Freshly-ground steel, anyone?

The branches and stems of my plant sculptures are made of steel rod. The rod’s natural form is perfectly smooth, like a wood dowel or the barrel of a pen. I like my sculptures to have an organic, twisty look, like they actually ‘grew’ out of the earth but happen to be made of metal. The smooth steel rod looks too manufactured, so before I can use it to make a sculpture, I grind the surface to give it texture and the ‘twisting’ appearance.

Grinding isn’t as hazardous as welding or glassworking; there are no flammable materials or unsafe fumes. Still, it’s smelly and oh so filthy – the grinding action abrades the smooth surface, and that nice twisty look I like means smooth steel has to shed millions of little steel ‘dust’ specks first.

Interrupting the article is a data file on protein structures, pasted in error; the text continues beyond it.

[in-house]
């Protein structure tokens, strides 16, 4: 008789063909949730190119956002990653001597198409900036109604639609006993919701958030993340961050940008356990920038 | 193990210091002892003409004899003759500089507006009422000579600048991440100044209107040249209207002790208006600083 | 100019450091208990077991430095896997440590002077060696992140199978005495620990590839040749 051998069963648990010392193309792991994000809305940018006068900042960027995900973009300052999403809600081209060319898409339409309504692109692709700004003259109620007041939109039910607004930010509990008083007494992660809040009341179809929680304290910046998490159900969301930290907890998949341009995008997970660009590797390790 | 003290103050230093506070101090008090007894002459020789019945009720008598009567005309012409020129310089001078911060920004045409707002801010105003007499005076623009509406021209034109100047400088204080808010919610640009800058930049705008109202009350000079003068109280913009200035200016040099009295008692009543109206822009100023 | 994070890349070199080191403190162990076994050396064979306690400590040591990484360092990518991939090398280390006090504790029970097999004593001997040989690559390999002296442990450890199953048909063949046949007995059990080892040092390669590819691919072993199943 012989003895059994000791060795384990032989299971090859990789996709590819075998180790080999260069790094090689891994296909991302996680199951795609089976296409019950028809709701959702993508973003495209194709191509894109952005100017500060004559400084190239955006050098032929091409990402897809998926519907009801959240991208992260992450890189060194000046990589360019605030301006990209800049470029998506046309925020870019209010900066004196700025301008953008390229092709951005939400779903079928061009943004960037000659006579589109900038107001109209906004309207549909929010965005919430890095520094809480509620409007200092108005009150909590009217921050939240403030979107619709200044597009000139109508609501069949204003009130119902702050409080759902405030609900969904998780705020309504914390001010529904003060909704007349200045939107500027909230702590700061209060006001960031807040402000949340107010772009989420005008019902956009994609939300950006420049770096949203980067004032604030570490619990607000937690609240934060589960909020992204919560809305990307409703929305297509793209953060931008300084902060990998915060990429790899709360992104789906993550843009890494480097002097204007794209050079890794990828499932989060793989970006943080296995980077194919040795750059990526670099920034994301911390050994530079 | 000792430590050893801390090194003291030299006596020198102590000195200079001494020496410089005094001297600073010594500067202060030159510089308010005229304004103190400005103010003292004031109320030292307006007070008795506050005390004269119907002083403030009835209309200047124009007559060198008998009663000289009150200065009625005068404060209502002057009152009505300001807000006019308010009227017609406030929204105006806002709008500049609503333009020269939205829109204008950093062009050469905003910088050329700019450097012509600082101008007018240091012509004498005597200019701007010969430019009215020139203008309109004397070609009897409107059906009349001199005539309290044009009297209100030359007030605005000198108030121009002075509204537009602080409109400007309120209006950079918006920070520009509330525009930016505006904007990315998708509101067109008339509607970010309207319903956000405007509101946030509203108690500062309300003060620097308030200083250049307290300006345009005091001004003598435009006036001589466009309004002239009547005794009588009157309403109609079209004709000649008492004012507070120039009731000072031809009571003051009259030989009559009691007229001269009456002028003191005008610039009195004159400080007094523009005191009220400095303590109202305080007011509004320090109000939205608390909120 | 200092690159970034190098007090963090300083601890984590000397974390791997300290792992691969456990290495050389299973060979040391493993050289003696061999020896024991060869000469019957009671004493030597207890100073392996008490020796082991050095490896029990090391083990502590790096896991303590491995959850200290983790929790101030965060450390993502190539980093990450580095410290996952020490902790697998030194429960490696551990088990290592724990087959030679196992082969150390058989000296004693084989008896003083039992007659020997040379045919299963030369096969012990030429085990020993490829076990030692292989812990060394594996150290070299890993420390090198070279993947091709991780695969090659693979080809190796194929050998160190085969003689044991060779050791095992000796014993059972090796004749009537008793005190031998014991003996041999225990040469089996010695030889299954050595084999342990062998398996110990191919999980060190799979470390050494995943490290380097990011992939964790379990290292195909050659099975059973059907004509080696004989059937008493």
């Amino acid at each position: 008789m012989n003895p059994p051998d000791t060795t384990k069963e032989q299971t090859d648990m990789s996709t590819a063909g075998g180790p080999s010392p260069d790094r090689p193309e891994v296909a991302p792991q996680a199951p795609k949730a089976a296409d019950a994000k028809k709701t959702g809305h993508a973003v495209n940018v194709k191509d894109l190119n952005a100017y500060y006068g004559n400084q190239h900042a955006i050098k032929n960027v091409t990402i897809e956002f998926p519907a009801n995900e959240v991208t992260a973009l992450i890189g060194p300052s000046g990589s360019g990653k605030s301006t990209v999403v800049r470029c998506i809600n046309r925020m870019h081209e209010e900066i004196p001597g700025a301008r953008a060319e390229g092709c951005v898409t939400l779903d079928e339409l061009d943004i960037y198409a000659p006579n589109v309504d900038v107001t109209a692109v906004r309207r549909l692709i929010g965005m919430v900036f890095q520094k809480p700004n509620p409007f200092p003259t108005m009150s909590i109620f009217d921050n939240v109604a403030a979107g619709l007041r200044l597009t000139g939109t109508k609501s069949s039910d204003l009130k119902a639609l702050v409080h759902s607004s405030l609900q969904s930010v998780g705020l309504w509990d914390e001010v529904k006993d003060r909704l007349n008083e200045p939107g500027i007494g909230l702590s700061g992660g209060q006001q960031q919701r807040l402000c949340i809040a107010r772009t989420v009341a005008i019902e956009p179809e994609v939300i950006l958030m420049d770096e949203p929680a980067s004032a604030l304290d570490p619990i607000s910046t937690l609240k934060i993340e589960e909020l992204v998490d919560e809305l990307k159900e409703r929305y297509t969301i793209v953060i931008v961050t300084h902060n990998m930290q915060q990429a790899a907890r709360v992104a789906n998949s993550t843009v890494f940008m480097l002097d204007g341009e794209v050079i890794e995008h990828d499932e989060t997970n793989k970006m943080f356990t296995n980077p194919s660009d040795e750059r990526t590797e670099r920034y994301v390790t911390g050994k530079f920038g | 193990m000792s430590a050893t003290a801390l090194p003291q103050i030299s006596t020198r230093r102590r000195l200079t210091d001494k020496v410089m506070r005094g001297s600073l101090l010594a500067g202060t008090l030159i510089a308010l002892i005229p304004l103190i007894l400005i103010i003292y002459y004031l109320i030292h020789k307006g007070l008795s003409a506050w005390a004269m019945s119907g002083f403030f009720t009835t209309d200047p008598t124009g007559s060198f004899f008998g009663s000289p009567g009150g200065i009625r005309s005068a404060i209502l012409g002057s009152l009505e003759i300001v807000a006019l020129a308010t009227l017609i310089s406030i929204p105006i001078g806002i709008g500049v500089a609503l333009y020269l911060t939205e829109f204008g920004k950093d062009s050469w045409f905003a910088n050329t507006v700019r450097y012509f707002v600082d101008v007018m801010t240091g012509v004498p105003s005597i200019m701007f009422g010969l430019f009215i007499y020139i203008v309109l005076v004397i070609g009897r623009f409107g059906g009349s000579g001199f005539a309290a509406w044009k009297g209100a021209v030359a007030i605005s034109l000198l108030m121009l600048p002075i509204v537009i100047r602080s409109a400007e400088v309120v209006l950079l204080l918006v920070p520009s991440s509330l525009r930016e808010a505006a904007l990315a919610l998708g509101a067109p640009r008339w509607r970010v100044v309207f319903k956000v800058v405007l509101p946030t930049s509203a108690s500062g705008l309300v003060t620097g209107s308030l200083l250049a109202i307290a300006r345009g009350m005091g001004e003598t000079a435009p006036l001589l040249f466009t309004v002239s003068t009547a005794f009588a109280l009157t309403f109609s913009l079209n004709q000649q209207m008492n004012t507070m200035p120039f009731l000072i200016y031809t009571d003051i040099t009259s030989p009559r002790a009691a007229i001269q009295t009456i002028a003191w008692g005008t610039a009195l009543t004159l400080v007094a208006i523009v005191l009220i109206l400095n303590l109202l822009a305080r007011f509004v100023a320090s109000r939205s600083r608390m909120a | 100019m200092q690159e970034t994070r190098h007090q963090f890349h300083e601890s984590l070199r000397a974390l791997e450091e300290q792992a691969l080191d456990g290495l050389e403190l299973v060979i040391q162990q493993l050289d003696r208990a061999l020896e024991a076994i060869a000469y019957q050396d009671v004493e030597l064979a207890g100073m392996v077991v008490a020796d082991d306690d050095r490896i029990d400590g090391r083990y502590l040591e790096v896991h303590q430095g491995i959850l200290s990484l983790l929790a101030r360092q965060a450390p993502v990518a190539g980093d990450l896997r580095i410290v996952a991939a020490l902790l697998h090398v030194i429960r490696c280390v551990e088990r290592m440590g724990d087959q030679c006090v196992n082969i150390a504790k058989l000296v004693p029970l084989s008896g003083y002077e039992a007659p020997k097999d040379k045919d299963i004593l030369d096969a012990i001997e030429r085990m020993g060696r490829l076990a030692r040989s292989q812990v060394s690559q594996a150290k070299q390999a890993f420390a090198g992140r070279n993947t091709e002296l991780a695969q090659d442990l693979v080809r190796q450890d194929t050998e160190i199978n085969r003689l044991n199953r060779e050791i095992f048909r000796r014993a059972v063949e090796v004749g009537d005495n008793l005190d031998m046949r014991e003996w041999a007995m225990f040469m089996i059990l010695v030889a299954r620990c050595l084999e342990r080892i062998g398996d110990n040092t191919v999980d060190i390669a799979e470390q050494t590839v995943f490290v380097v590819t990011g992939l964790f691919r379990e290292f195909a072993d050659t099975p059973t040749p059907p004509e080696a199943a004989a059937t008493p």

I use a high-RPM angle grinder to roughen up the steel and get it twisty. I have to wear earplugs to protect against the decibel level of the grinder, and full-shield goggles to protect against the flying steel ‘dust’.


It’s not my favorite part of making my plant sculptures; I think of it as ‘grunt work’ since it’s repetitive, physical and less creative. But sometimes, after a long day at work (where my marketing job makes use of – and sometimes temporarily exhausts – my creativity), a little ‘grunt work’ fits the bill.

Then, when I’m ready to be more contemplative and creative, I have a nice pile of twisty ground steel, ready to go!